• Awakening from sleep after a couple of hours due to shortness of breath
  • Cough
  • Fatigue, weakness, faintness
  • Loss of appetite
  • Pulse may feel irregular or rapid, or there may be a sensation of feeling the heart beat (palpitations)
  • Shortness of breath, especially with activity
  • Shortness of breath that occurs after lying down
  • Swelling of feet and ankles (in adults)
  • Swelling of the abdomen (in adults)

Signs and tests

The physical examination may be normal, or it may reveal signs of fluid buildup:

  • "Crackles" in the lungs (heard with a stethoscope)
  • Elevated pressure in the neck vein
  • Enlarged liver
  • Extra heart sounds
  • Leg swelling

There may be other signs of heart failure.

This condition is usually diagnosed only if a test shows that the pumping function of the heart is too low. This is called a decreased ejection fraction. A normal ejection fraction is around 55 - 65%. Most patients with this disorder have ejection fractions much less than this.

Ischemic heart disease can make people more likely to have heart failure and the symptoms and signs noted above when the ejection fraction is normal or near normal. This is due to the abnormal relaxation of the heart (impaired filling). This is sometimes called "diastolic heart failure" or "heart failure with preserved ejection fraction."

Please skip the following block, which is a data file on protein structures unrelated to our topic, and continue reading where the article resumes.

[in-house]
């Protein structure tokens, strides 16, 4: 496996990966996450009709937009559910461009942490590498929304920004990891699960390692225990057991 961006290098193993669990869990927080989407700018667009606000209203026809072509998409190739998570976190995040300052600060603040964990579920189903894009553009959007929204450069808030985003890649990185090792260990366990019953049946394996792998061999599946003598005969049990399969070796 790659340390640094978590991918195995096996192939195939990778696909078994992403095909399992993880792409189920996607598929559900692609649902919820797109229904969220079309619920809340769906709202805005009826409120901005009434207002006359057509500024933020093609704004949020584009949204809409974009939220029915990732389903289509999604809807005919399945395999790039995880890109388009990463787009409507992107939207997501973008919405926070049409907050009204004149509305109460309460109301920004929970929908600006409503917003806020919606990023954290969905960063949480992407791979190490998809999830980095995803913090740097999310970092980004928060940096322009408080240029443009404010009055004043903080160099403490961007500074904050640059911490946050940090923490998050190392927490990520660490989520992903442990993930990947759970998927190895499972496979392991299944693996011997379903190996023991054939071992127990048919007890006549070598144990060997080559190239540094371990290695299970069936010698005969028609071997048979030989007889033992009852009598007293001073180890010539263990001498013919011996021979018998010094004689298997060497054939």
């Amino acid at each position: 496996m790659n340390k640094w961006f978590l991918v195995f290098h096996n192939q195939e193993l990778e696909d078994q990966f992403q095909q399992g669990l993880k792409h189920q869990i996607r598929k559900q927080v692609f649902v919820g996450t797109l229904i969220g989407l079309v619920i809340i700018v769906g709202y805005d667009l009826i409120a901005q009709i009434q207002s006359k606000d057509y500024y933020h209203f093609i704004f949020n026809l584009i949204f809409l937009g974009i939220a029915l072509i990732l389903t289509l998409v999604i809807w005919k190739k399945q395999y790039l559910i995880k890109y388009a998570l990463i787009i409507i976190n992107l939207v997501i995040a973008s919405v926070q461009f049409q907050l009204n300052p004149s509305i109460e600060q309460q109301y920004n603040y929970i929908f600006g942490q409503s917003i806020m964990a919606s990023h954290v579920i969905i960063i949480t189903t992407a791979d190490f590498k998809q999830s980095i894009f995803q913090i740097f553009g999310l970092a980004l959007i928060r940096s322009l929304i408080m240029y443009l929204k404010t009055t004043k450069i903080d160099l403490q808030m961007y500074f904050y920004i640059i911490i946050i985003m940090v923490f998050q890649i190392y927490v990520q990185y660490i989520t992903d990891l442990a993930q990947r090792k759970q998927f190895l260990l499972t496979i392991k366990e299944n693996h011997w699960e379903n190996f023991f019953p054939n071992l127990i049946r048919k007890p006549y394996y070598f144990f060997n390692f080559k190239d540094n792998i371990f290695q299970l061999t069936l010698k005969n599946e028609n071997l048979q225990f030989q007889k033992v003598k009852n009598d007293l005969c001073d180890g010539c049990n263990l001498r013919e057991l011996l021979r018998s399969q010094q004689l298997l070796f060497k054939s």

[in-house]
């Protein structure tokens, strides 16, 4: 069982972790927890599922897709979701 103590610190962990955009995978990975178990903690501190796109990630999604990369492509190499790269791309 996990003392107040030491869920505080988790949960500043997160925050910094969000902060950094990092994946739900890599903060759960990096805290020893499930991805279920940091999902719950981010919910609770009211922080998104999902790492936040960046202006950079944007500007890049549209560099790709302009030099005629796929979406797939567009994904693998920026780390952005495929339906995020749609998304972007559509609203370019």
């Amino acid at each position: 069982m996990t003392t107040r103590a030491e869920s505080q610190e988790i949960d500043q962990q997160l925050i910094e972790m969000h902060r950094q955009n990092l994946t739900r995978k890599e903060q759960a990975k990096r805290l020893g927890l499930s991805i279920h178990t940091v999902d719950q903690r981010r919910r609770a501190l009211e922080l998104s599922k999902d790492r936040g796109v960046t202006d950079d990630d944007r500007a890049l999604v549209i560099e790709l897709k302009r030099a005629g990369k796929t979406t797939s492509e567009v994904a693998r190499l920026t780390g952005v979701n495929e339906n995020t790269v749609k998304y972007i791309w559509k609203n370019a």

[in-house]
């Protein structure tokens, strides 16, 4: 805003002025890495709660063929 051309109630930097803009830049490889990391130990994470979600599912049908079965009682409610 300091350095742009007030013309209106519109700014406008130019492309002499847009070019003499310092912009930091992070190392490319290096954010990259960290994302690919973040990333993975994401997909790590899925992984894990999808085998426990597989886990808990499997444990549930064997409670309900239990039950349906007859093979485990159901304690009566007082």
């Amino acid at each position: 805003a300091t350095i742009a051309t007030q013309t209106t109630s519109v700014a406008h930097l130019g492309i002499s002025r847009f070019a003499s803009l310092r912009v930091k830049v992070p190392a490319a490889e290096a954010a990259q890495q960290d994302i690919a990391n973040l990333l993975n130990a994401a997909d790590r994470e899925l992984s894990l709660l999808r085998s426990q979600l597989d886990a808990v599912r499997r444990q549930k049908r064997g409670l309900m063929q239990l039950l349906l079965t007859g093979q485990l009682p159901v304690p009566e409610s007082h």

Tests used to measure ejection fraction include:

Biopsy of the heart is needed in rare cases to rule out other disorders.

Lab tests that may be used to rule out other disorders and assess the condition of the heart include:

Treatment

The goal of treatment is to relieve symptoms and treat the cause of the condition. If symptoms are severe, you may need to stay in the hospital.

A cardiac catheterization might be done to see if you may benefit from coronary artery bypass (CABG) surgery or a balloon procedure (angioplasty), which could improve blood flow to the damaged or weakened heart muscle.

The overall treatment of cardiomyopathies is focused on treating heart failure.

See also: Heart failure

Drugs and treatments that may be used include:

  • ACE inhibitors such as captopril, enalapril, lisinopril, and ramipril